I think you’re going to see him start probably, I mean, all four games, I think yes. As much as how much you play, I think that will all depend on what we think is needed. I think we’ll try to play probably as much as we can, but be smart. I mean, not just for Jake (Locker), but the offensive line needs to play, which is good because then we have the offensive line who needs to play with the quarterback, and that’s how you want it; Jake getting used to the receivers, and so on. So, I think that we’ll try to play him as much as we think necessary. I think he still can get a lot of things accomplished in preseason games. It’s not anything like obviously a regular season game, but we need the live work that way. So, we’ll call for it and decide on a weekly basis how much that’s going to be and the flow of the game will determine it. But, we know we need work.

(on the importance of having a strong preseason)

We need to get better, and the only way to get better is by playing and practicing and doing the things we need to do. We can’t wait and say ‘save it for Pittsburgh.’ We need to find out about ourselves, we got a lot of competition going on, we have a lot of decisions to make in a lot of areas, and that is a good thing. It’s going to be hard to come up with 53 guys, and we got a lot of guys that can make this football team. So, sometimes it works out because of other things that happen, but that’s the exciting part. I feel like we really got a really good football team here. It’s up to us to get it to come together over the next six weeks and put together a great product in September.

(on Jake Locker’s performance and success of the team this season)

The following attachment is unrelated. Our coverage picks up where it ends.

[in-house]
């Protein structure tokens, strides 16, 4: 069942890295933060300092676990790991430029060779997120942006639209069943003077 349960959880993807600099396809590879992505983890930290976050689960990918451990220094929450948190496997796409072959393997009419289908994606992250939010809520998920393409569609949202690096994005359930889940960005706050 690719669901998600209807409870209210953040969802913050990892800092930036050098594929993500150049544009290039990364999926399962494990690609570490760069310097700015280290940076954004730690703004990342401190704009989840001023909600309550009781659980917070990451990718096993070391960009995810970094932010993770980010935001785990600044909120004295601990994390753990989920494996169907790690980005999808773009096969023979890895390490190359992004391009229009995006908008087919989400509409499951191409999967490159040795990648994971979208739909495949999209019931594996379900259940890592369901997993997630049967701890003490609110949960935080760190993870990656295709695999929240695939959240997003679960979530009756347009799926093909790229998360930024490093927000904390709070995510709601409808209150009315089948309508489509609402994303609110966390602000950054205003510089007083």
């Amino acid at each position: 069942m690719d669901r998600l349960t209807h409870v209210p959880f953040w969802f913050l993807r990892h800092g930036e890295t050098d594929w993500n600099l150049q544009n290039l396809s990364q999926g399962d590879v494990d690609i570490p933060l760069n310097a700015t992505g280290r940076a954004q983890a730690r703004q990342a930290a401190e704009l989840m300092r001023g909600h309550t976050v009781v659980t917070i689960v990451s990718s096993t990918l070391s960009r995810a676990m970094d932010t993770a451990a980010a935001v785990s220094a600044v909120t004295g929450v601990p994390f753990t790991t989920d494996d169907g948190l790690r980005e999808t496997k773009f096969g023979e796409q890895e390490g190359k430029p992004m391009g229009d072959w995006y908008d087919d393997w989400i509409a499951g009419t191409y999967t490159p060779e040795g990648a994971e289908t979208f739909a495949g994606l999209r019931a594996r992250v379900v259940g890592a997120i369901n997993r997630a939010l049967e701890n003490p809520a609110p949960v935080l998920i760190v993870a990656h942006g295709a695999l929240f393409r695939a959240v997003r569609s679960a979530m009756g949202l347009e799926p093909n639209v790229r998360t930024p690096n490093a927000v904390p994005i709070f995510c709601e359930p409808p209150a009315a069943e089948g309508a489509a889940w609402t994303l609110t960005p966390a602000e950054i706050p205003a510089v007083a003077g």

I think that’s what most quarterbacks have to deal with for the most part, that it starts with them. I mean, he’s the face of the team. Usually the quarterback is going be your leader and he is ours. I think for him, everything is the opportunity. Everything [that’s] happened is about as good as it could happen for Jake (Locker) and everyone else on the team, for me as a head coach.  I mean, for me, we went out and we we identified our problems on January 1st of this year and we made the changes we felt necessary on the staff. We made change with the personnel. We went out in the draft and did exactly what we thought we needed to do. So, we’ve done what we think is necessary to do.  Now hopefully we’re right. We have to go prove that we’re right on what we did and all those things that we did are obviously going to benefit Jake.  If it’s going benefit the quarterback then CJ’s all happy when you hear we got three new offensive linemen. So, that’s going to benefit him. You got Delanie Walker that’s going to benefit the running game and the fact of his versatility so I think we went out and got guys on both sides of the ball that’s going to help us be better coaches. You go back, your coaching, and all of a sudden Jake’s throwing well. We have the best quarterback coach in football. So, that’s what we’re hoping happens. I think we put them in position which is our job to where there’s no reason we shouldn’t play better, all of us. You know, not just the quarterback. I mean, it starts there on offense obviously that position, but up front, if we’re going to win it’s going to be because our offensive line is a lot better than it was last year. And we’re physical, and we’re relentless, and we’re going to move people around on both sides of the ball, and if we do that, which we’re very capable of doing with the guys that we have, then we’re going to win a lot of football games. If we don’t do that then it doesn’t matter. You can overcome things, which we will but our mindset has to be that we take over games when they’re on the line. We’re not going to hope that we can make a play, hope that defense can get a stop. We’ll have some of those games, but we need to take over games better than we have. So, that’s the challenge for all of us and the players know that. They’re excited about that, and that’s the plan. That’s how we think you win and we know we need good play by a lot of players, and quarterbacks included.